Many writers and theorists, artists and architects have speculated that the essence of a city lies not in its structures or in mayoral speeches – but in its “rhythm”.
And if you have been a Witsie at one point in the last 12 years, and happened to walk into the Braamfontein Centre, the music from Just So Jazz would have mingled its way, unseen, into your life’s rhythm.
Under the bespectacled gaze of owner and jazz connoisseur Eddie Mudau, jazz supremos from John Coltrane to Sipho “Hotstix” Mabuse have been dispatched out the narrow door of the music store into Braamfontein’s ever-changing landscape for over a decade.
The story behind the music
“The story behind the store is the love of music,” Mudau said, warming to the rhythm of the store’s relationship with jazz and Braamfontein. The store, which recently moved from larger premises opposite the BC residence to smaller space vacated by bookstore IH Pentz, was only one year younger than the up-coming Joy of Jazz Festival.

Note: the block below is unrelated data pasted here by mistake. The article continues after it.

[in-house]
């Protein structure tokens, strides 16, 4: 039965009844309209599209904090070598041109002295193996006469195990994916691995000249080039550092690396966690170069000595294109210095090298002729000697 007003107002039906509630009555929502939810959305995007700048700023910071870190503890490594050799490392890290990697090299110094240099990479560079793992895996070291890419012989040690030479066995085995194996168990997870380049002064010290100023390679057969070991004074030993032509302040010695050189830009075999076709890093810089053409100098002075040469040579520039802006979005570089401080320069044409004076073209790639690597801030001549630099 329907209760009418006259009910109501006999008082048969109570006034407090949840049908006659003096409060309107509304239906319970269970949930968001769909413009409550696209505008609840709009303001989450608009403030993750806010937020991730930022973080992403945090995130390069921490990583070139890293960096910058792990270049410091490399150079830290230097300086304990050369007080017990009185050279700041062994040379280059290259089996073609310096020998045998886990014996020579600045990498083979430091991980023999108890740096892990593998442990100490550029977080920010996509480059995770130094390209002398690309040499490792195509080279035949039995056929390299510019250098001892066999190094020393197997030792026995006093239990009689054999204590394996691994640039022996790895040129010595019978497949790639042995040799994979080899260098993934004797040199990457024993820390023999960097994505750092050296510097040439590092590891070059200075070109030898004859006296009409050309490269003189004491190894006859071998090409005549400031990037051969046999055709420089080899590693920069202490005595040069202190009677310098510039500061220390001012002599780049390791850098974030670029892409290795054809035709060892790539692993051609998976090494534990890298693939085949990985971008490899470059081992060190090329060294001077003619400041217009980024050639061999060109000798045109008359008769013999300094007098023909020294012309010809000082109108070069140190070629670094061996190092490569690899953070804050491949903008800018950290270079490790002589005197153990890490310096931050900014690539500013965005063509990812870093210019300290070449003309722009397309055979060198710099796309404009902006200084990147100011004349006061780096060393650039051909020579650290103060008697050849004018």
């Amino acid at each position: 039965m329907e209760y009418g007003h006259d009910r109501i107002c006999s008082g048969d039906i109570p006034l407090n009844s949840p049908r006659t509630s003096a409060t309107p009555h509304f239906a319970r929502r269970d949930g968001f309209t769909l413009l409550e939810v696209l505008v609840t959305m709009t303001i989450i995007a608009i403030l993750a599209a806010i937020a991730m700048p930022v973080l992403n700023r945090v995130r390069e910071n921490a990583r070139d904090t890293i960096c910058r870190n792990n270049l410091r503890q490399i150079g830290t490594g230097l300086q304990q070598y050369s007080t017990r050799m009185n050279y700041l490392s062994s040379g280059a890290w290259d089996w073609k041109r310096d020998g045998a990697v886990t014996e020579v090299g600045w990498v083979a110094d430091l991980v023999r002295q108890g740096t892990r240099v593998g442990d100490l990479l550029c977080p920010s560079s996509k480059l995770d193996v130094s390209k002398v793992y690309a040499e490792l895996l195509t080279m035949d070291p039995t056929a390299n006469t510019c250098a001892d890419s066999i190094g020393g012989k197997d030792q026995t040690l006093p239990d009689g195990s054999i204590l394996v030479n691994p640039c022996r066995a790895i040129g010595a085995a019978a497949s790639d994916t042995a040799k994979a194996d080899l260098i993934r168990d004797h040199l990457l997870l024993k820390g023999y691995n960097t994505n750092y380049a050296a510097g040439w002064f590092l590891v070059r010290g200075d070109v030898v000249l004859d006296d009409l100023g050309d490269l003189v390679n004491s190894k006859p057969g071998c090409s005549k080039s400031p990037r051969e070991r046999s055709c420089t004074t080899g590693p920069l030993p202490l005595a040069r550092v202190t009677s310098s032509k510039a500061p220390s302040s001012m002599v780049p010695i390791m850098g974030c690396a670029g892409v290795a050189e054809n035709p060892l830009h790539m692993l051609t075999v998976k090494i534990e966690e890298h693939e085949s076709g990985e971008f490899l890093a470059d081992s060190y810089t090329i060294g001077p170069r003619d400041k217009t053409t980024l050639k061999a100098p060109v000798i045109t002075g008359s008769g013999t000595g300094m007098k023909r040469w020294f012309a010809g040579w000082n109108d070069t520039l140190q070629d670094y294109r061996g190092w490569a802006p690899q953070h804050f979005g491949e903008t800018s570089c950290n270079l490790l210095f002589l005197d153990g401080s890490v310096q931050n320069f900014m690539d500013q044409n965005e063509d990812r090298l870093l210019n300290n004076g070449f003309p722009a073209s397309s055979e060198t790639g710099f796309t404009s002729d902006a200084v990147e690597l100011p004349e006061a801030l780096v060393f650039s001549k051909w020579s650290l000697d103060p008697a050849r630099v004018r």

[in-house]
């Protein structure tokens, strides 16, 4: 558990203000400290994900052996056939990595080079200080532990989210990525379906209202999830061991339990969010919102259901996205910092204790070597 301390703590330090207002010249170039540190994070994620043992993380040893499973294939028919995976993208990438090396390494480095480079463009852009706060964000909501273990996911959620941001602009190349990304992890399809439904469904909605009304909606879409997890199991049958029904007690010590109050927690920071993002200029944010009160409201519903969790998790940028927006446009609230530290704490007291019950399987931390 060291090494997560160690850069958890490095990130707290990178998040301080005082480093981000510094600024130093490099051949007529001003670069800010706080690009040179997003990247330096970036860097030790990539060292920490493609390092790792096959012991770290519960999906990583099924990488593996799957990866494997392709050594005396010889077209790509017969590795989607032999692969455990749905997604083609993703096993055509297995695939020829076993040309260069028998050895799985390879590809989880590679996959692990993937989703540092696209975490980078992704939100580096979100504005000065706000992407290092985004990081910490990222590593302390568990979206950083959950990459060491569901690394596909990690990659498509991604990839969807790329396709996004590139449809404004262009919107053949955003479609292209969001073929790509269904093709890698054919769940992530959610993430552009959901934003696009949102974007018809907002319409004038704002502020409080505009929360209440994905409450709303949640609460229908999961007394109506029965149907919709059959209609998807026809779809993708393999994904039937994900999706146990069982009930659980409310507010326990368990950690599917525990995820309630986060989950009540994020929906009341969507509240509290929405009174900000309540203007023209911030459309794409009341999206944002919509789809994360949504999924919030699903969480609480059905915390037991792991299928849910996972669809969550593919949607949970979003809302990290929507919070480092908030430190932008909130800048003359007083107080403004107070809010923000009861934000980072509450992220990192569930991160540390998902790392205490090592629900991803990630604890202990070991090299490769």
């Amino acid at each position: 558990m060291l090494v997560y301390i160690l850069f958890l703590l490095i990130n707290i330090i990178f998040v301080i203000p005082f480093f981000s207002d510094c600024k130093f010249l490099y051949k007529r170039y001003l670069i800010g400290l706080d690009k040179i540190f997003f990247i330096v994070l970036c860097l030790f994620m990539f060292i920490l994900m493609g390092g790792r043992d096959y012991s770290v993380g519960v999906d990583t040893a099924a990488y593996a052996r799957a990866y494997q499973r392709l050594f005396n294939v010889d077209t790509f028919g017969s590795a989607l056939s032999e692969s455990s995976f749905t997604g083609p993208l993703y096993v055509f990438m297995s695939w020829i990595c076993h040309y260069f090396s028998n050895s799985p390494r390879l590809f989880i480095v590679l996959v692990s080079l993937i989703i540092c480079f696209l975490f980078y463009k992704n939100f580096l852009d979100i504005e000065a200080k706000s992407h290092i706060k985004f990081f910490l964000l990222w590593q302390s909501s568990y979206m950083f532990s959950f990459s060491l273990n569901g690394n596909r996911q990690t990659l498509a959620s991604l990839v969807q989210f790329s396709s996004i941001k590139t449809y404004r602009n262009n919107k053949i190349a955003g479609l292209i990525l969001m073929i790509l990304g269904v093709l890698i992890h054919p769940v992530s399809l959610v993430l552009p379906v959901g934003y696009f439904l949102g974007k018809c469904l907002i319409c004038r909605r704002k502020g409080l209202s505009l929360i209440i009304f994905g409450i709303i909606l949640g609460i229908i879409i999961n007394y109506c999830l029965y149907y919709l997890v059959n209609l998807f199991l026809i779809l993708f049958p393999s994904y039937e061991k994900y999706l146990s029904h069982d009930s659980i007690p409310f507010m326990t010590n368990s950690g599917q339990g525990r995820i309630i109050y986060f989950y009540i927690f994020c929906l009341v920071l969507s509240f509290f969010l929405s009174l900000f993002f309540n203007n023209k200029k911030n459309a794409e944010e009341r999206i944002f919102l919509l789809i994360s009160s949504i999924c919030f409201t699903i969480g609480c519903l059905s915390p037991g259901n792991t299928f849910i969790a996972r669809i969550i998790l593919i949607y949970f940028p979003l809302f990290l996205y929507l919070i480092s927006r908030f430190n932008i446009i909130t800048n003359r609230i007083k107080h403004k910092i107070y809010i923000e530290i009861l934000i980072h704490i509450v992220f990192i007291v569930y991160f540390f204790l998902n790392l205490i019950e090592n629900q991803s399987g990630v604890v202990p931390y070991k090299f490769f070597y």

“The problem is our history,” he said, explaining a possible reason for the decline of a jazz culture in the city. “Apartheid hit us very hard, hayi kancane. It’s the after-effect of Hiroshima.”
Mudau said the big jazz record companies did not came to South Africa to record local artists, “they came to colonise us and sell us their stuff”.
The key to bringing back a jazz culture was for the artists to start doing things for themselves and taking the music back to the people. “They think they are recording artists. It’s vice-versa. They are performing artists”. He pulled out a Wynton Marsalis CD, referring to it as “just a business card”.
“You can perform two hours every day or every second day. We work eight hours every day. What makes them special?”
Mudau said people who formed a jazz culture in the city “back then” came looking for it from far-off places like Soweto.
The store will have a stall at the three-day festival in Newtown, and judging by Mudau’s gradually rising glee as he pored over the festival’s programme, he won’t be the one manning the stand.
New kats on the blocks
He introduced Thalefang Mudau and Mulalo Tshisikhane as the “new, young faces” of the jazz store, making it clear they would be stuck behind t-shirts and merchandise while he revelled in the generous musical offerings, which includes over 40 artists and the promise of jazz music way past the midnight hour on each day.